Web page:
Longfellow wrote “Christmas Bells” on Christmas Day 1863 in the midst of the American Civil War and the news of his son Charles Appleton Longfellow having suffered wounds as a soldier in the Battle of New Hope Church, VA during the Mine Run Campaign. He had suffered the great loss of his wife two years prior to an accident with fire. His despair in the following years was recorded in his journal.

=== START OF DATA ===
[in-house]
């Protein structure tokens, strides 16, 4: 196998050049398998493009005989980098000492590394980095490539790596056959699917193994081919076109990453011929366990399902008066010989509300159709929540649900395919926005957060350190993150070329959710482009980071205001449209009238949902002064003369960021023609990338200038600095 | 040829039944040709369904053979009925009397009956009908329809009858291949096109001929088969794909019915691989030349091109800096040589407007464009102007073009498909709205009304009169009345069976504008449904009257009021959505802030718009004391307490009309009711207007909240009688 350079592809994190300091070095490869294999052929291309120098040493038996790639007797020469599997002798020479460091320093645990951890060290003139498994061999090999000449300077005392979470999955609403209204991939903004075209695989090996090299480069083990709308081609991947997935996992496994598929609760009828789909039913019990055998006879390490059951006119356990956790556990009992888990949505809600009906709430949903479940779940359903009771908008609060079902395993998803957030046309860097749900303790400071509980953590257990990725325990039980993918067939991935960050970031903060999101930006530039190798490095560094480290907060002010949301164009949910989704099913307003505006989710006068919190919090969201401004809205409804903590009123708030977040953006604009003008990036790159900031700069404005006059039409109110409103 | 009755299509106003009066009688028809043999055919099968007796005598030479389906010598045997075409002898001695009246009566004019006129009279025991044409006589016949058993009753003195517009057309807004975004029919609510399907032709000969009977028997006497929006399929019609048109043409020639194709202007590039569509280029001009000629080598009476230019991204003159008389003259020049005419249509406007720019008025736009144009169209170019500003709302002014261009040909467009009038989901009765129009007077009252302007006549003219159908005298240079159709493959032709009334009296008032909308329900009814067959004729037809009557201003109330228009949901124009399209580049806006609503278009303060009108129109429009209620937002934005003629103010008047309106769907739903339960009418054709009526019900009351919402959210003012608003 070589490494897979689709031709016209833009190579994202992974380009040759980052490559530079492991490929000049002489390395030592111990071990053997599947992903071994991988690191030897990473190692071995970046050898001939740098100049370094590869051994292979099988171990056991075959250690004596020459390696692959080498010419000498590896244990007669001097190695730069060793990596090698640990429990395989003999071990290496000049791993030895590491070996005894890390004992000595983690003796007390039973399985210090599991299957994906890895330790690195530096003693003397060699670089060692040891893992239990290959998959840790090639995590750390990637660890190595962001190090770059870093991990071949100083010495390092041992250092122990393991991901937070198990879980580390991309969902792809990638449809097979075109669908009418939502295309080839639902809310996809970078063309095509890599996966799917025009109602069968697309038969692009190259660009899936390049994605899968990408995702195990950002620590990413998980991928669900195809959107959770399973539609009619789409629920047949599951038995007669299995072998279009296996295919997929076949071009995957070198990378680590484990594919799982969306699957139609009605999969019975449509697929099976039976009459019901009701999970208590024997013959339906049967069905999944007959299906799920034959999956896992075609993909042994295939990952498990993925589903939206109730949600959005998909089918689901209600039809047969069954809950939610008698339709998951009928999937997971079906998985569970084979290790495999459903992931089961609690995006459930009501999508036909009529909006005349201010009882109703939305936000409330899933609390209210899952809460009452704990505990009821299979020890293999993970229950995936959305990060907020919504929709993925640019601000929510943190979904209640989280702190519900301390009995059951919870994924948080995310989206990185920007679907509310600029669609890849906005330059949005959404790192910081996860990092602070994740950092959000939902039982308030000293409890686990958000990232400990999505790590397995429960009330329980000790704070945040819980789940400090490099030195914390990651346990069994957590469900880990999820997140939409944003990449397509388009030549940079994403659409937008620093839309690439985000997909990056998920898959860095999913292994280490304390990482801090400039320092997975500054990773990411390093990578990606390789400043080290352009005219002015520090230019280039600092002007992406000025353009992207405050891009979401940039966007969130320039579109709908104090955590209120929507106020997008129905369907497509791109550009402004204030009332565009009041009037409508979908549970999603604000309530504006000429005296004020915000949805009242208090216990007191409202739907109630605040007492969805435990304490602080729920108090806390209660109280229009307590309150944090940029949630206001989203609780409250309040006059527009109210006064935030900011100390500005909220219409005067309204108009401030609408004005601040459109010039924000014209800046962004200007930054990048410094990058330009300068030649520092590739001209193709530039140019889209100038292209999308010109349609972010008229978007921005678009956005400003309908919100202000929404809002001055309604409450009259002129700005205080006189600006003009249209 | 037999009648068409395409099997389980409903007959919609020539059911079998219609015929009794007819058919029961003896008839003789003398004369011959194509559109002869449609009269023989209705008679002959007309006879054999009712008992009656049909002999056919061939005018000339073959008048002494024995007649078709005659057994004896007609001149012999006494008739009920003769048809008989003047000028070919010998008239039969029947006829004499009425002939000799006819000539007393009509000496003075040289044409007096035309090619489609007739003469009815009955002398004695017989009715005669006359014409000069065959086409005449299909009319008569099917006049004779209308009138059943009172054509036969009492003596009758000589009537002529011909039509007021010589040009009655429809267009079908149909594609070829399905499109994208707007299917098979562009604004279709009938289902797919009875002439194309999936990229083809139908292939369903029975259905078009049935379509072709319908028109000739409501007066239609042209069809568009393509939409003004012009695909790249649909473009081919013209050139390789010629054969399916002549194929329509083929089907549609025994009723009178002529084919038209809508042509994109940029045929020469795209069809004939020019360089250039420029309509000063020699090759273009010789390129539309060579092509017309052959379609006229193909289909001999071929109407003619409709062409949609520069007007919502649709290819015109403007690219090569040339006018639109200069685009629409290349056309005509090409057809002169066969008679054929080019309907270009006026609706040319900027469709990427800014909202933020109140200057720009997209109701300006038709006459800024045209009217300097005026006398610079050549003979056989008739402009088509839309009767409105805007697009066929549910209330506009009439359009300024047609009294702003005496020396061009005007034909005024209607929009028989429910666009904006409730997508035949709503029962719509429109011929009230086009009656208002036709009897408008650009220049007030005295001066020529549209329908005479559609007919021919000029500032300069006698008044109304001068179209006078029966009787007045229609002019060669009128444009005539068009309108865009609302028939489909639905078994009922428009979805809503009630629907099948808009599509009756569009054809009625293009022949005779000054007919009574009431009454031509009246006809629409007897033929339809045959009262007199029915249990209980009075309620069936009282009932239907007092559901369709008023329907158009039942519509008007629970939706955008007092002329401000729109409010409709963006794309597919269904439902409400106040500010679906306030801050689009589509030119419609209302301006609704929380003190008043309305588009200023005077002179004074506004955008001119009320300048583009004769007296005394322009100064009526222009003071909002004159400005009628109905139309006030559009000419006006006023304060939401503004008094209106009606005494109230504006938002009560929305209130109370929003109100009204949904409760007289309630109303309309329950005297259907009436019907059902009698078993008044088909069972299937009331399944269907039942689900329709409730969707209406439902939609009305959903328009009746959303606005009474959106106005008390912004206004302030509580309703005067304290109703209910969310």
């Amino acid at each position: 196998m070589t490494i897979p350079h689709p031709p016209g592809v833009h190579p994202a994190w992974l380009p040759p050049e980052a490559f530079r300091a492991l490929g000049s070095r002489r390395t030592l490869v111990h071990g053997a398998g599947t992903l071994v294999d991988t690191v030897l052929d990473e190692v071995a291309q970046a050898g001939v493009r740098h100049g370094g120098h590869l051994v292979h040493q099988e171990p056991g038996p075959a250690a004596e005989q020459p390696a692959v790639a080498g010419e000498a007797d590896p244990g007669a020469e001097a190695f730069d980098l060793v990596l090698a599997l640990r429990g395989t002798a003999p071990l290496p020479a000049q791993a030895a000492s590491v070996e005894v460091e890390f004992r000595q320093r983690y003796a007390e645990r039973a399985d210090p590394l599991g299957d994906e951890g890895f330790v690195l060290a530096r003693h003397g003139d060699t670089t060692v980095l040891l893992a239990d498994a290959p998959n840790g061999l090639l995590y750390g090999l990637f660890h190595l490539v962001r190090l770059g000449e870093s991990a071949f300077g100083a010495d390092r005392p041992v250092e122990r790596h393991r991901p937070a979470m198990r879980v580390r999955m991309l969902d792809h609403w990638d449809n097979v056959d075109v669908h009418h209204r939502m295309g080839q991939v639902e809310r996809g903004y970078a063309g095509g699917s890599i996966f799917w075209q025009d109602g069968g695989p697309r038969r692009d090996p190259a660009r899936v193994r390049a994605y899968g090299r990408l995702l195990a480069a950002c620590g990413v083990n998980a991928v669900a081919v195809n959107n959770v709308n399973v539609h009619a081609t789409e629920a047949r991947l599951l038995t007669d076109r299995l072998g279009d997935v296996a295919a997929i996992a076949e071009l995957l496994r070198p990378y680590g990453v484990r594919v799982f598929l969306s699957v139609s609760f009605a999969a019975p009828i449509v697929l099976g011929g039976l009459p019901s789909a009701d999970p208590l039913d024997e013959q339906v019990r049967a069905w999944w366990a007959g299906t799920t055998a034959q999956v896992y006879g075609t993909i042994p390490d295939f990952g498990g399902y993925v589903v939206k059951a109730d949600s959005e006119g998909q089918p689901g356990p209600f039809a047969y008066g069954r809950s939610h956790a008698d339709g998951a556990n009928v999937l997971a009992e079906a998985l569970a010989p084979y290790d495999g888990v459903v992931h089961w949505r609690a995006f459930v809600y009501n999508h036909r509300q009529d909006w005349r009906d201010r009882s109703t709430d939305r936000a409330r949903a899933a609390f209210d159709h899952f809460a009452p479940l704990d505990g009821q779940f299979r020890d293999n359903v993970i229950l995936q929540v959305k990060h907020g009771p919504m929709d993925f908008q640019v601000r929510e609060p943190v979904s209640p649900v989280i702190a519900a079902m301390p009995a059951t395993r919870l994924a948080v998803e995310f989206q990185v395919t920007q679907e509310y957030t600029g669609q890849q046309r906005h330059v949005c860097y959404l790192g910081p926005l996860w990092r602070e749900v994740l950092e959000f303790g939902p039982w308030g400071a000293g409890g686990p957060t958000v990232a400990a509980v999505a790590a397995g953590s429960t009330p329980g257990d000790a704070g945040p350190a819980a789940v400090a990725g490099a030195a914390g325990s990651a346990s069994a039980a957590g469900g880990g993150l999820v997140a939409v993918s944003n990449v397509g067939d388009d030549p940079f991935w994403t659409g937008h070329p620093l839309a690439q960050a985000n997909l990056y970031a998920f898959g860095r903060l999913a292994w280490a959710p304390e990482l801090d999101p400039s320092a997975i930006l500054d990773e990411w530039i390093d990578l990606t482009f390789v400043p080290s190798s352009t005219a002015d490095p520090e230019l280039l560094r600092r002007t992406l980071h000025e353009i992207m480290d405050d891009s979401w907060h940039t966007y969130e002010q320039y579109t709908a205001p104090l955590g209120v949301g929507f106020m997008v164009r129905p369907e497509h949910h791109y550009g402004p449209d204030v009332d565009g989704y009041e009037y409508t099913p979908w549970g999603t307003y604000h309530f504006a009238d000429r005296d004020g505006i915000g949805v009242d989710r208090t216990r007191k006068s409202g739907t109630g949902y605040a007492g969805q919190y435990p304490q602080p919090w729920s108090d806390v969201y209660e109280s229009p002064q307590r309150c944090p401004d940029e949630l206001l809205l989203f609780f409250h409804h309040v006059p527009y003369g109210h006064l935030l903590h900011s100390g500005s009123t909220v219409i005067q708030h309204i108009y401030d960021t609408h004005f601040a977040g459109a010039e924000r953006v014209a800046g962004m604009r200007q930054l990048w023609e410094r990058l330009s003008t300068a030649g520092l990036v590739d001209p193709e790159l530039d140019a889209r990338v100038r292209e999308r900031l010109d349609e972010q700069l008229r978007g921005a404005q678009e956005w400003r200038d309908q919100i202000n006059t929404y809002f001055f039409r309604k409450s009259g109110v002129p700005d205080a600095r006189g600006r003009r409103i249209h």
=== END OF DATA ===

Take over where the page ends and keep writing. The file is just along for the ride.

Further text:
The poem has been set to several tunes. The first tune was set in the 1870s by an English organist, John Baptiste Calkin, to his composition “Waltham”. Elvis Presley, the Mormon Tabernacle Choir, and Jimmie Rodgers have recorded this version. Less commonly, the poem has also been set to the 1845 composition “Mainzer” by Joseph Mainzer. Johnny Marks, known for his song “Rudolph the Red-Nosed Reindeer“, set Longfellow’s poem to music in the 1950s. Marks’ version has been recorded by Fred Waring and the Pennsylvanians, Ed Ames, Kate Smith, Frank Sinatra, Sarah McLachlan, Pedro the Lion, Harry Belafonte, Johnny Cash, The Carpenters, MercyMe, Bing Crosby, and Bette Midler. Marks’ composition is now generally accepted as the de facto version and is generally what is used for modern recordings of the song, though Calkin’s version is still heard as well. In 1990, John Gorka recorded his arrangement entitled “Christmas Bells”, which uses stanzas 1, 2, 6, and 7 of the poem. In 2008, Mark Hall, lead vocalist of Casting Crowns, recorded his own arrangement, which was released on their Christmas album, Peace On Earth.